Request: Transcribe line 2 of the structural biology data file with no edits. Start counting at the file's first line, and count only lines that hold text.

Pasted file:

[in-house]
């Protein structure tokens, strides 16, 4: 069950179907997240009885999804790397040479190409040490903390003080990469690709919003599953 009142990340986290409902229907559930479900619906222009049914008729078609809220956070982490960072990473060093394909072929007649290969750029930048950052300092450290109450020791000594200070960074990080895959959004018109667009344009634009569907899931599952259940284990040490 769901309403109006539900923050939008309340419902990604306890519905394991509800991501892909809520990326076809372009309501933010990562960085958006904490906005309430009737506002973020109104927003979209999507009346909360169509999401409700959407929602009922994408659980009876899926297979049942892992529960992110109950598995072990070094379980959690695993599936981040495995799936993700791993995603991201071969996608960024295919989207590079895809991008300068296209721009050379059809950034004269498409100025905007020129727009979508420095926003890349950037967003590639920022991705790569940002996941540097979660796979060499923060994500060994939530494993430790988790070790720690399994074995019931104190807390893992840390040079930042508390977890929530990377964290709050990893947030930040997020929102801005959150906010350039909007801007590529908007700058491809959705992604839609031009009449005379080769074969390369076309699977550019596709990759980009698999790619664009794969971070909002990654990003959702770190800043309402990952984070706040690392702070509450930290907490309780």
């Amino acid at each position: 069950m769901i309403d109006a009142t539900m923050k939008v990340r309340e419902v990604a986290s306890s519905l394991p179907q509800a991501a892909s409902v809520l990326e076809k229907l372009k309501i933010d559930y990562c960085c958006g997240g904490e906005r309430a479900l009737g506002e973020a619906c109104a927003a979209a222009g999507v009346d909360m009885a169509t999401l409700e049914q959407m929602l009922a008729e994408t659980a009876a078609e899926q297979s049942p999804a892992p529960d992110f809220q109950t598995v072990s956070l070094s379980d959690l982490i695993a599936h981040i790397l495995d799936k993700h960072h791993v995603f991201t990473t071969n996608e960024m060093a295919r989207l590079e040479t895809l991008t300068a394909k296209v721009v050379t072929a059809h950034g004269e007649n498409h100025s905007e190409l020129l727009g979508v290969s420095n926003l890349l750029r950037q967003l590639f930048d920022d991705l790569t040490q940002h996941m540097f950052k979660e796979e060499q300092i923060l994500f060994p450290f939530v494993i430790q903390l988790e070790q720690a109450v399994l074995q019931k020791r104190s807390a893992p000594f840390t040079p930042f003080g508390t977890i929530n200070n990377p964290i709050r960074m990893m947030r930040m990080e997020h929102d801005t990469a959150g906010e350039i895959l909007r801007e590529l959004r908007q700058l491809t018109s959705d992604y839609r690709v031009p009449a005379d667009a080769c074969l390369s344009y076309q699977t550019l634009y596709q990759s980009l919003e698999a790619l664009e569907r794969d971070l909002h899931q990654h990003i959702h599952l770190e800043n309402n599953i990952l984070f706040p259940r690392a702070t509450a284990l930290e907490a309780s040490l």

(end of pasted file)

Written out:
């Protein structure tokens, strides 16, 4: 069950179907997240009885999804790397040479190409040490903390003080990469690709919003599953 009142990340986290409902229907559930479900619906222009049914008729078609809220956070982490960072990473060093394909072929007649290969750029930048950052300092450290109450020791000594200070960074990080895959959004018109667009344009634009569907899931599952259940284990040490 769901309403109006539900923050939008309340419902990604306890519905394991509800991501892909809520990326076809372009309501933010990562960085958006904490906005309430009737506002973020109104927003979209999507009346909360169509999401409700959407929602009922994408659980009876899926297979049942892992529960992110109950598995072990070094379980959690695993599936981040495995799936993700791993995603991201071969996608960024295919989207590079895809991008300068296209721009050379059809950034004269498409100025905007020129727009979508420095926003890349950037967003590639920022991705790569940002996941540097979660796979060499923060994500060994939530494993430790988790070790720690399994074995019931104190807390893992840390040079930042508390977890929530990377964290709050990893947030930040997020929102801005959150906010350039909007801007590529908007700058491809959705992604839609031009009449005379080769074969390369076309699977550019596709990759980009698999790619664009794969971070909002990654990003959702770190800043309402990952984070706040690392702070509450930290907490309780």